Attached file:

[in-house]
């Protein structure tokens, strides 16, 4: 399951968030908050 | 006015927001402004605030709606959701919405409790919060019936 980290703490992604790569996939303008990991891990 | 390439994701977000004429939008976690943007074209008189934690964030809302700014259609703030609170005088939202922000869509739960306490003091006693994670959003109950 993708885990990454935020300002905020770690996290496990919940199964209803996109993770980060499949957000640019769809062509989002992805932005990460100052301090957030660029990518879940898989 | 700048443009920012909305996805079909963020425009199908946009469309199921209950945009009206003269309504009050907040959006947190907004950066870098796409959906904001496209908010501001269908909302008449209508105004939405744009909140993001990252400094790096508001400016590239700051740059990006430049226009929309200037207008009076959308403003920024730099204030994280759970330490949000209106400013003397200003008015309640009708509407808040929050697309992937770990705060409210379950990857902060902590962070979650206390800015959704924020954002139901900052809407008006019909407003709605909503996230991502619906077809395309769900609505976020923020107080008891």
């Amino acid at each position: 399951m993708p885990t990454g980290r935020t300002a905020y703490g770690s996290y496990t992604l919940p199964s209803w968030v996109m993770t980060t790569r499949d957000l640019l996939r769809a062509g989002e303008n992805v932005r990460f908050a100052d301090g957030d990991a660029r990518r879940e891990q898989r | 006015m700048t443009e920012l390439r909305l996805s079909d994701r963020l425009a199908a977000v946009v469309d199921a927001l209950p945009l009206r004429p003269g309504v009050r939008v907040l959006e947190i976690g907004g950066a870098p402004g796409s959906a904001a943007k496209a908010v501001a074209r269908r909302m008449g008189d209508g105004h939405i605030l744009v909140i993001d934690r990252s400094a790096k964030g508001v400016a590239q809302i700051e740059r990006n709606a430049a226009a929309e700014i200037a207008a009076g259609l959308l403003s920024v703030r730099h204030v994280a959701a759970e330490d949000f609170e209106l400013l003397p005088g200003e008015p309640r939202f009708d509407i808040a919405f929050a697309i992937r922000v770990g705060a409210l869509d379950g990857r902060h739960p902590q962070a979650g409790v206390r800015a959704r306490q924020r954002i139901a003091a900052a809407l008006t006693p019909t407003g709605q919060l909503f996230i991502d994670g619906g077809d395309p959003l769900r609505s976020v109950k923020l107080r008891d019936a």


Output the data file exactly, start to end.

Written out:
[in-house]
């Protein structure tokens, strides 16, 4: 399951968030908050 | 006015927001402004605030709606959701919405409790919060019936 980290703490992604790569996939303008990991891990 | 390439994701977000004429939008976690943007074209008189934690964030809302700014259609703030609170005088939202922000869509739960306490003091006693994670959003109950 993708885990990454935020300002905020770690996290496990919940199964209803996109993770980060499949957000640019769809062509989002992805932005990460100052301090957030660029990518879940898989 | 700048443009920012909305996805079909963020425009199908946009469309199921209950945009009206003269309504009050907040959006947190907004950066870098796409959906904001496209908010501001269908909302008449209508105004939405744009909140993001990252400094790096508001400016590239700051740059990006430049226009929309200037207008009076959308403003920024730099204030994280759970330490949000209106400013003397200003008015309640009708509407808040929050697309992937770990705060409210379950990857902060902590962070979650206390800015959704924020954002139901900052809407008006019909407003709605909503996230991502619906077809395309769900609505976020923020107080008891």
């Amino acid at each position: 399951m993708p885990t990454g980290r935020t300002a905020y703490g770690s996290y496990t992604l919940p199964s209803w968030v996109m993770t980060t790569r499949d957000l640019l996939r769809a062509g989002e303008n992805v932005r990460f908050a100052d301090g957030d990991a660029r990518r879940e891990q898989r | 006015m700048t443009e920012l390439r909305l996805s079909d994701r963020l425009a199908a977000v946009v469309d199921a927001l209950p945009l009206r004429p003269g309504v009050r939008v907040l959006e947190i976690g907004g950066a870098p402004g796409s959906a904001a943007k496209a908010v501001a074209r269908r909302m008449g008189d209508g105004h939405i605030l744009v909140i993001d934690r990252s400094a790096k964030g508001v400016a590239q809302i700051e740059r990006n709606a430049a226009a929309e700014i200037a207008a009076g259609l959308l403003s920024v703030r730099h204030v994280a959701a759970e330490d949000f609170e209106l400013l003397p005088g200003e008015p309640r939202f009708d509407i808040a919405f929050a697309i992937r922000v770990g705060a409210l869509d379950g990857r902060h739960p902590q962070a979650g409790v206390r800015a959704r306490q924020r954002i139901a003091a900052a809407l008006t006693p019909t407003g709605q919060l909503f996230i991502d994670g619906g077809d395309p959003l769900r609505s976020v109950k923020l107080r008891d019936a």